In April, the Ohio Department of Health reinstated its HIV services program eligibility to 500 percent of the federal poverty level (FPL). The program reduced its eligibility to 300 percent FPL in 2010, at a time when the program was not fiscally stable. The result created a two-tiered system of service provision in the state. HIV services in the metro regions surrounding Columbus and Cleveland – which qualified for Part A resources to support their larger populations of people living with HIV/AIDS (PLWHA) continued to be available for PLWHA with incomes up to 500 percent FPL. In the intervening years since that eligibility change, the Ohio Department of Health’s staff increased program revenue and deftly navigated health care reform changes – a tremendous benefit to Ohioans living with HIV and an excellent way to leverage state and federal resources.Will the reinstatement of the Ohio Dept. of Health’s #HIV service eligibility serve more Ohioans? Find out Click To Tweet
More Ohioans living with HIV will benefit today from the robust medical and other supports offered through the HIV services program.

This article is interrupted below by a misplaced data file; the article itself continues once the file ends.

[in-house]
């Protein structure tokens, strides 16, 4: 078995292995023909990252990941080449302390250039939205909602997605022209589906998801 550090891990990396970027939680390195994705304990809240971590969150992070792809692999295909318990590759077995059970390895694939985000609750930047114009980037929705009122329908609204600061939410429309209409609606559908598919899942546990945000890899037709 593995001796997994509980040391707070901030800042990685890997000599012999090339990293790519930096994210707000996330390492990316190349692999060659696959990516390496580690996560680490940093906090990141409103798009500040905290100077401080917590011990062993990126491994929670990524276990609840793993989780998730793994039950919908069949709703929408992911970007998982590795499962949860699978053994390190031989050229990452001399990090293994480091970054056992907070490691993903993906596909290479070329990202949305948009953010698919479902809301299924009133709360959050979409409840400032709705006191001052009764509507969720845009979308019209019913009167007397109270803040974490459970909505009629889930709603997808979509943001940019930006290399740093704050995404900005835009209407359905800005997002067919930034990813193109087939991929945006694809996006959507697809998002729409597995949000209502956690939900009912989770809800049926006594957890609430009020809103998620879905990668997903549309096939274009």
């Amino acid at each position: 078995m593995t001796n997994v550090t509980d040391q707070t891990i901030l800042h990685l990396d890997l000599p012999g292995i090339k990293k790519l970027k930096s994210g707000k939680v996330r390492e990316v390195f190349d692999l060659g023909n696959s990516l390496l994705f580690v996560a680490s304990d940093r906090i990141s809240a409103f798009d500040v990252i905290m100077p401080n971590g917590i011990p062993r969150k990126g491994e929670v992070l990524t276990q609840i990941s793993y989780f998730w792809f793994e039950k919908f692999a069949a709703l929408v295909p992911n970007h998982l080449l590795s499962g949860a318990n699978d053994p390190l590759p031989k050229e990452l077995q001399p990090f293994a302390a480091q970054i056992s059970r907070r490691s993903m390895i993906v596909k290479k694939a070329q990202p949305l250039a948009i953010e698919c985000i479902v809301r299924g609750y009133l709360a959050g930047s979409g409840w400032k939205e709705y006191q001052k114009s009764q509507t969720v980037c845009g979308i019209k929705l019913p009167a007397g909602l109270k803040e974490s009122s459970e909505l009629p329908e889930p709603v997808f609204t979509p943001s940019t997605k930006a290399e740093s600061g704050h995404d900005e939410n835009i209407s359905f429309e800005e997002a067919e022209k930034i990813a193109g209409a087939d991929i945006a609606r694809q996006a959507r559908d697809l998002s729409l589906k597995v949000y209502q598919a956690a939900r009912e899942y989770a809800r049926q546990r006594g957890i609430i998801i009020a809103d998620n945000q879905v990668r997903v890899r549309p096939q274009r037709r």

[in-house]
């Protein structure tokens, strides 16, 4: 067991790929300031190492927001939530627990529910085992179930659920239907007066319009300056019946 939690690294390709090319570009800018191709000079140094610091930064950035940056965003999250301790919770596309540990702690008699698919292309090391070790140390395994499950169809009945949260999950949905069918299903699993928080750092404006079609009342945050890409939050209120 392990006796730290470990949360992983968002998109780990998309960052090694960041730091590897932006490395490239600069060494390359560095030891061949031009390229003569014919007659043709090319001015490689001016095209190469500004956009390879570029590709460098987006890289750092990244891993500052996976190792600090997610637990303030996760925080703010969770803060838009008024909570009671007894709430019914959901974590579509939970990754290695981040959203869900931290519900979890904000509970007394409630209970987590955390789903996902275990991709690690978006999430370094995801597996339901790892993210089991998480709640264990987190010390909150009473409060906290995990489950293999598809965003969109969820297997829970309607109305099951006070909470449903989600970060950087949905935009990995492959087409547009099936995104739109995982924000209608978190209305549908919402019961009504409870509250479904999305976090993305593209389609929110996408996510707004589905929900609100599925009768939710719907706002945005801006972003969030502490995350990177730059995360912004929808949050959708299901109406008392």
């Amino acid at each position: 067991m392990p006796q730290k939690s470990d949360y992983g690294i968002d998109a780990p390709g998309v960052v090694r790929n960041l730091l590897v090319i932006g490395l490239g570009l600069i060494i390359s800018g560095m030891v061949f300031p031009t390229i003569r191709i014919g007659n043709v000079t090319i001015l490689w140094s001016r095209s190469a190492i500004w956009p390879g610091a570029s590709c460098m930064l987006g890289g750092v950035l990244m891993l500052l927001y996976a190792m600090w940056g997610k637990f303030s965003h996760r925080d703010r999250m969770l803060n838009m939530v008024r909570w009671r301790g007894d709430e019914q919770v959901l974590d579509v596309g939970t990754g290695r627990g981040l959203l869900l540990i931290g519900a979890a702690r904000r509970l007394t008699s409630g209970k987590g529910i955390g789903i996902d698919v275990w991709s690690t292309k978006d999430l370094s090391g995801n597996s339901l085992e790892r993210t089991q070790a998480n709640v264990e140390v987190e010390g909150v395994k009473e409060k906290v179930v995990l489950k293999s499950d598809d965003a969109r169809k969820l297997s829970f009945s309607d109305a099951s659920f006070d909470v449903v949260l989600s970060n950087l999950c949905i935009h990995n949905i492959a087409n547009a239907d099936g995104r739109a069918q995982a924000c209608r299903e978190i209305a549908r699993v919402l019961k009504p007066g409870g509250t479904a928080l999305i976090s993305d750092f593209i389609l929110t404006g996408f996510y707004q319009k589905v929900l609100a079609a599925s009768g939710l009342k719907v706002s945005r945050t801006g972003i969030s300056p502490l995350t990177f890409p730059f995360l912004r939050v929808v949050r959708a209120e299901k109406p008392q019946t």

Although there are planning challenges associated with the United States’ volatile health care environment to be sure, more Ohioans living with HIV will benefit today from the robust medical and other supports offered through the HIV services program. The state’s Ryan White program will provide premium support to ‘buy’ more comprehensive care for Ohioans with HIV who make up to 500 percent FPL and will fill critical gaps for HIV medications and wrap-around services like case management and transportation. Ohioans who make up to 500 percent FPL who are HIV negative and at-risk for HIV who need assistance accessing pre-exposure prophylaxis (PrEP) medications will also benefit (for resources see OhioPrEP.org). Importantly, the metro regions, home to most Ohioans living with HIV, will see relief in the form of supporting medications for those who found themselves in in the 300 to 500 percent FPL gap, and can focus those resources on other needed services. The state will move closer to parity; someone living with HIV in Lima making the same wages as someone living with HIV in Columbus will have access to similar services.